University of Hertfordshire

From the same journal

By the same authors

  • Miha Vodičar
  • Bogdan Kovčan
  • P. Pori
  • J. Vodičar
  • J. Šimenko
  • D. Karpljuk
  • G. Marković
  • Vedran Hadzic
View graph of relations
Original languageEnglish
Pages (from-to)141-145
Number of pages5
JournalBMJ military health
Volume168
Issue2
DOIs
Publication statusPublished - 1 Apr 2022
Externally publishedYes

Abstract

Introduction The prevalence of overweight subjects in military cohorts increases despite the obligatory army physical fitness test (APFT) requirements and the negative consequences of possible test failure due to the increased body mass index (BMI). Studies that have examined the association of BMI with baseline fitness in the military are showing conflicting evidence. The primary aim of the study is to examine BMI effects on baseline fitness that was measured by APFT and additional functional performance tests (FT) (vertical countermovement jump with and without load, loaded prone plank, single-leg hamstring bridge test and pull-ups). Our secondary goal is to explore if regular strength training modifies the BMI effect on baseline fitness. Methods A cross-sectional study on a sample of 118 male infantry soldiers that have performed APFT and FT was carried out. Body mass and body height measurements were used to calculate BMI, and to categorise participants into BMI ranks. Two independent categorical variables (BMI rank and strength training) were used to evaluate their influence on dependent variables of physical performance acquired from APFT and FT. Results A significantly large size effect of BMI rank (F=1.69, p=0.037; effect size (ES)=0.15) and regular strength training (F=2.66, p=0.006; ES=0.21) on physical performance was found. It was shown that strength training had a medium ES on push-up and pull-up performance, as well as on the overall APFT score and loaded plank. Conclusions The importance of regular strength training and normal BMI for better overall baseline fitness in infantry members was highlighted. Most importantly, it was shown that performance is not affected in overweight soldiers who are performing regular strength training in addition to their daily physical training. Trial registration number NCT03415464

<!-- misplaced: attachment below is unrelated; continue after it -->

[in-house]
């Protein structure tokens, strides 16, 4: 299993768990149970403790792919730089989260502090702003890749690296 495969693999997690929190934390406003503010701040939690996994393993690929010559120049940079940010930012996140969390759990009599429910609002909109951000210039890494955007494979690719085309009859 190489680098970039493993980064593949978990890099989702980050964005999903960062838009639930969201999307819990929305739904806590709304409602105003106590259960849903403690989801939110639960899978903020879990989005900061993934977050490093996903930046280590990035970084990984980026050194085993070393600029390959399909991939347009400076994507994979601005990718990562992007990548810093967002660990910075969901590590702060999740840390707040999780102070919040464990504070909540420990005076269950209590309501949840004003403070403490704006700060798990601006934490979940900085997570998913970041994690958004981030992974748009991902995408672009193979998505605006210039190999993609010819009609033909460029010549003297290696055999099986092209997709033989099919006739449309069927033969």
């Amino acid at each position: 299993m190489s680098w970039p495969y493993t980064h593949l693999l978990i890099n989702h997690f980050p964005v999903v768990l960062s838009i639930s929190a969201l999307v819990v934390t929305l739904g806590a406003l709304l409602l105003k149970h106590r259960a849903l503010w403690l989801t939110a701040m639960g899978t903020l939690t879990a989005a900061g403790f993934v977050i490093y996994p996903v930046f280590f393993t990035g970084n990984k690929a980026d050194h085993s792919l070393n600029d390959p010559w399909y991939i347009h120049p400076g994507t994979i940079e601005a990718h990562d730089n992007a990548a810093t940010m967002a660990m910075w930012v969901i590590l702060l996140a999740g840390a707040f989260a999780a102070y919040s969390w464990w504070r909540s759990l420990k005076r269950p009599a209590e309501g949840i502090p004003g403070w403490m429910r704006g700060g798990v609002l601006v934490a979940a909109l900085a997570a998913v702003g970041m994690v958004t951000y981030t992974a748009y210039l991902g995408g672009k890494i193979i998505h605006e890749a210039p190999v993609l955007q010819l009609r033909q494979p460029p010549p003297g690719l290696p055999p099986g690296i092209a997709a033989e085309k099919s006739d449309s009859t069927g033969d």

Notes

Funding Information: The study was supported by Slovenian Research Agency through a project Funding Information: The study was supported by Slovenian Research Agency through a project P5-0147. Publisher Copyright: ©

ID: 28036184